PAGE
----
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Effects of oceanographic changes on controlling the stability of gas hydrates and the formation of authigenic carbonates at mud volcanoes and seepage sites on the Iberian margin of the Gulf of Cadiz

Magalhaes, V. H., Buffett, B., Archer, D., McGuire, P. C., Pinheiro, L. M. and Gardner, J. M. (2019) Effects of oceanographic changes on controlling the stability of gas hydrates and the formation of authigenic carbonates at mud volcanoes and seepage sites on the Iberian margin of the Gulf of Cadiz. Marine Geology, 412. pp. 69-80. ISSN 0025-3227

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To link to this item DOI: 10.1016/j.margeo.2019.03.002

Abstract/Summary

The Gulf of Cadiz is characterized by extensive active and inactive fluid escape structures which manifest as mud volcanoes, diapiric ridges, pockmarks and cold seeps. The high methane content and the presence of gas hydrates in the shallow sediments of the most active fluid escape structures indicate that these are areas of preferential migration and escape of fluids enriched in hydrocarbons and methane. Extensive fields of methane-derived authigenic carbonates are found at fluid escape structures along the upper and mid-continental slope, where the Mediterranean Outflow water is in direct contact with the seafloor, at water depths generally <1400 m. These methane-derived authigenic carbonates occur in much higher abundance at these shallower depths than in the fluid escape structures of the deeper (>1400 m) parts of the basin. The estimated U/Th ages of the authigenic carbonates, suggest that they were probably formed during discrete episodes of gas hydrate activity that may have occurred as a result of rapid climatic changes (such as the termination of the last glacial stage.) Numerical modelling indicates that seafloor temperature variations, associated with glacial/interglacial cycles and the changes of the Mediterranean Outflow pathway, could have restricted or eliminated the gas hydrate stability zone at the mud volcanoes shallower than 1400 m, resulting in intense fluxes of methane-rich fluids to the shallow sediments or even the seafloor. This fluid flux was recorded by the microbially mediated precipitation of authigenic carbonates.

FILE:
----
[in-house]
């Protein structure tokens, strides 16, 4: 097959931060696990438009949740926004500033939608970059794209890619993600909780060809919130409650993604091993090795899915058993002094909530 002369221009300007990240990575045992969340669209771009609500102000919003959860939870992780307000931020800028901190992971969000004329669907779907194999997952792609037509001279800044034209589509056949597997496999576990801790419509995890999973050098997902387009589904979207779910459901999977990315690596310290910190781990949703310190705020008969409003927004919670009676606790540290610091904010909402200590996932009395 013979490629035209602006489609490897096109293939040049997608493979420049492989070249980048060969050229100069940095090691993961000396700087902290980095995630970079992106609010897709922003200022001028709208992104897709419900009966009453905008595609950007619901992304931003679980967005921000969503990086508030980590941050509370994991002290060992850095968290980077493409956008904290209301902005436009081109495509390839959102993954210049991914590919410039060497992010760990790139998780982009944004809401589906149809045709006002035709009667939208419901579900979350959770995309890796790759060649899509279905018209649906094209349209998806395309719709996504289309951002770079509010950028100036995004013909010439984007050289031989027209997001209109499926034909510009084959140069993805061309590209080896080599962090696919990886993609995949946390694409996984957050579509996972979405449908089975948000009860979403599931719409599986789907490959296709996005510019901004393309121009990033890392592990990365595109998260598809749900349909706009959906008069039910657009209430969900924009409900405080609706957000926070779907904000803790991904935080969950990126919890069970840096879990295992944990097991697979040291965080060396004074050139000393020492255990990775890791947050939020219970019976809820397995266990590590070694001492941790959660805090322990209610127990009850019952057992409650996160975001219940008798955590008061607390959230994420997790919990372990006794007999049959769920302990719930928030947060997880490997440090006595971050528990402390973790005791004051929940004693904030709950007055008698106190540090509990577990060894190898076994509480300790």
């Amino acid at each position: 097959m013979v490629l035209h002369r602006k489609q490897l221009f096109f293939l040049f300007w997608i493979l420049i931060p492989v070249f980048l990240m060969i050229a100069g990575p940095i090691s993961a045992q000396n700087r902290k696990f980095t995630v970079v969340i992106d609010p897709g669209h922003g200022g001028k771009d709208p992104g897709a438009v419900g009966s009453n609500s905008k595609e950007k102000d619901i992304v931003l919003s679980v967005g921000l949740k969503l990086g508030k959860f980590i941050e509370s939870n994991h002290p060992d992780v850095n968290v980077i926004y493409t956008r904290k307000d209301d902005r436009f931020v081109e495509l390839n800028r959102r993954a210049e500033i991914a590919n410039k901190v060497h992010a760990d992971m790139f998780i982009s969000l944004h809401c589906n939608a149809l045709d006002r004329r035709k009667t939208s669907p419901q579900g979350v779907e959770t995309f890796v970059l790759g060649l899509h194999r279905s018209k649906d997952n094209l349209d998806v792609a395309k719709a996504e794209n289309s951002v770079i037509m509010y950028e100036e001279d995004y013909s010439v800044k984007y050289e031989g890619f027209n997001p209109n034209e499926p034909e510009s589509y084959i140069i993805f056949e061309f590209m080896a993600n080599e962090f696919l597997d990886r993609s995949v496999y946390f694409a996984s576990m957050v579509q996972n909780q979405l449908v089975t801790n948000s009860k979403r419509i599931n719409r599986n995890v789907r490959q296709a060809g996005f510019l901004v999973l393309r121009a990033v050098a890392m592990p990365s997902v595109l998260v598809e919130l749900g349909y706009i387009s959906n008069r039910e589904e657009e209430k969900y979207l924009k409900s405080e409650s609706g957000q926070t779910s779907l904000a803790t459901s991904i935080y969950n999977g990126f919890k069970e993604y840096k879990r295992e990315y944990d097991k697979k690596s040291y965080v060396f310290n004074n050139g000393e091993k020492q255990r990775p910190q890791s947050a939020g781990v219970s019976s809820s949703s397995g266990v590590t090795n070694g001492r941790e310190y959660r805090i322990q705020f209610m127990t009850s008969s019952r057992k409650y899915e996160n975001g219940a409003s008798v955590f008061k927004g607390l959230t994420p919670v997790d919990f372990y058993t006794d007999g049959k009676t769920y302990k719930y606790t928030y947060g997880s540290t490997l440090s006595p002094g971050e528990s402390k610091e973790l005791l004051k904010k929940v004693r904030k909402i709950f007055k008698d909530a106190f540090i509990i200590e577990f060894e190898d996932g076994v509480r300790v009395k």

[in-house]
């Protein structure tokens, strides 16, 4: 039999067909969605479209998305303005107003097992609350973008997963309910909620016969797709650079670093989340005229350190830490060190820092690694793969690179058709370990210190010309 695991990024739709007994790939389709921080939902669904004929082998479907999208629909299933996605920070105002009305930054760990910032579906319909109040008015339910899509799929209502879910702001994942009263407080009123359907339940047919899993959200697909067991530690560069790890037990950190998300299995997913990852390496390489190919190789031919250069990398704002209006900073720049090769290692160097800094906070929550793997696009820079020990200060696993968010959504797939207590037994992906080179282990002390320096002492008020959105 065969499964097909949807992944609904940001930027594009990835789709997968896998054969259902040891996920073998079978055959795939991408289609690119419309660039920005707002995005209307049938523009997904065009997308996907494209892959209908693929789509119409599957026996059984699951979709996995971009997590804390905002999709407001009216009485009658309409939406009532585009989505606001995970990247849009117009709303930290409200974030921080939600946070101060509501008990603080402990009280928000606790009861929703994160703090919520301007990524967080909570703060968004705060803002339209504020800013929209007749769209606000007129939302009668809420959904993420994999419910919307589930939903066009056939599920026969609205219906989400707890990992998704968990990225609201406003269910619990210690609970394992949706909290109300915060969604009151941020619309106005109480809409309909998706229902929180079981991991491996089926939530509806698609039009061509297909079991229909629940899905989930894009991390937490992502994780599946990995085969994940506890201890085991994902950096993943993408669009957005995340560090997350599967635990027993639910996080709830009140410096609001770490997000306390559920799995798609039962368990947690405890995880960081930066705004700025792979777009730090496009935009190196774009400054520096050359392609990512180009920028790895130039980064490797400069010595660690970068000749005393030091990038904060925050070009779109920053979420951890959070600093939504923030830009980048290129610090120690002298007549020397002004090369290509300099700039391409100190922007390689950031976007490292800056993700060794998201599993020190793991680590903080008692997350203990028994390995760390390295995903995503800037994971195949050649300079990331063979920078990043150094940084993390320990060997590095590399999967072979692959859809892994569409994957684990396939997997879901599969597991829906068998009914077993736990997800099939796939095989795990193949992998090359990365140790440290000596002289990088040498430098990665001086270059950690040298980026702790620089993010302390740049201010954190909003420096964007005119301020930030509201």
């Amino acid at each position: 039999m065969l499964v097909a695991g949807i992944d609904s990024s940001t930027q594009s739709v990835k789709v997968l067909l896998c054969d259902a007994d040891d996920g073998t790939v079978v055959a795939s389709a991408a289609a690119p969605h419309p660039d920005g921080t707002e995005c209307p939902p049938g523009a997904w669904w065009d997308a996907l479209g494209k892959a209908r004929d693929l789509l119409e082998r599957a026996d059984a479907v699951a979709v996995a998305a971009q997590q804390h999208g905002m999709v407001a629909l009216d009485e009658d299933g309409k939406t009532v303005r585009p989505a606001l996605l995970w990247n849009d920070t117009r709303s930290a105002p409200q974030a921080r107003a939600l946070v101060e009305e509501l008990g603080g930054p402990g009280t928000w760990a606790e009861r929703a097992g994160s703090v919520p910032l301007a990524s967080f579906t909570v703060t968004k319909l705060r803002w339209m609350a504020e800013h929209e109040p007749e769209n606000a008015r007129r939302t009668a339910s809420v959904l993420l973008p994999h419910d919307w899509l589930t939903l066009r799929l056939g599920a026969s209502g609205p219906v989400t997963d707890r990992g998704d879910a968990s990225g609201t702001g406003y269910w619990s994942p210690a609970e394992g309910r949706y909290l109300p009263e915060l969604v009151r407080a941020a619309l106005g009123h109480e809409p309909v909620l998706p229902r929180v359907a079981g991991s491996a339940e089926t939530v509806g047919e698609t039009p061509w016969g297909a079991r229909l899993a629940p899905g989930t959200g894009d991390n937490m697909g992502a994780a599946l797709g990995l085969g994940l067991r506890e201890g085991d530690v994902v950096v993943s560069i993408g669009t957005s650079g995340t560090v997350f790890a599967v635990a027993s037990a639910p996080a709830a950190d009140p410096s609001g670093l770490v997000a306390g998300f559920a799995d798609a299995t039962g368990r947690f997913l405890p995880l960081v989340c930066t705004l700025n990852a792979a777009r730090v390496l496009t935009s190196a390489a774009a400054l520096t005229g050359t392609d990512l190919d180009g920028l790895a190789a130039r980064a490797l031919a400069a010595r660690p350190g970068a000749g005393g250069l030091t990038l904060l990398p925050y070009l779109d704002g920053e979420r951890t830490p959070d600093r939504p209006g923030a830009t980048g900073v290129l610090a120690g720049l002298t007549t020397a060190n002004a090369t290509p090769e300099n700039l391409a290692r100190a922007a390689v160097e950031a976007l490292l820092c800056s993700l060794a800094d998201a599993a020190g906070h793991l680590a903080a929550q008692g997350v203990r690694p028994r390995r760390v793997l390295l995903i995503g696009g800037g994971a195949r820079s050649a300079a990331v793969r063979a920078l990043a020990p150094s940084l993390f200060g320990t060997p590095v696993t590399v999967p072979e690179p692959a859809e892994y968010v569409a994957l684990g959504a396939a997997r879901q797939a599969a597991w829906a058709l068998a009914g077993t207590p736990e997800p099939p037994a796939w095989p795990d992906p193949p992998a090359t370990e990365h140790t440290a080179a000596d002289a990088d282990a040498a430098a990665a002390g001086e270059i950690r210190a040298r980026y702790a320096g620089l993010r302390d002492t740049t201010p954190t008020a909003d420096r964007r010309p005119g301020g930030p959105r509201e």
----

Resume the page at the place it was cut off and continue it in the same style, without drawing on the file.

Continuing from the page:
Item Type:Article
Refereed:Yes
Divisions:Faculty of Science > School of Archaeology, Geography and Environmental Science > Department of Geography and Environmental Science
Faculty of Science > School of Mathematical, Physical and Computational Sciences > Department of Meteorology
ID Code:83482
Publisher:Elsevier

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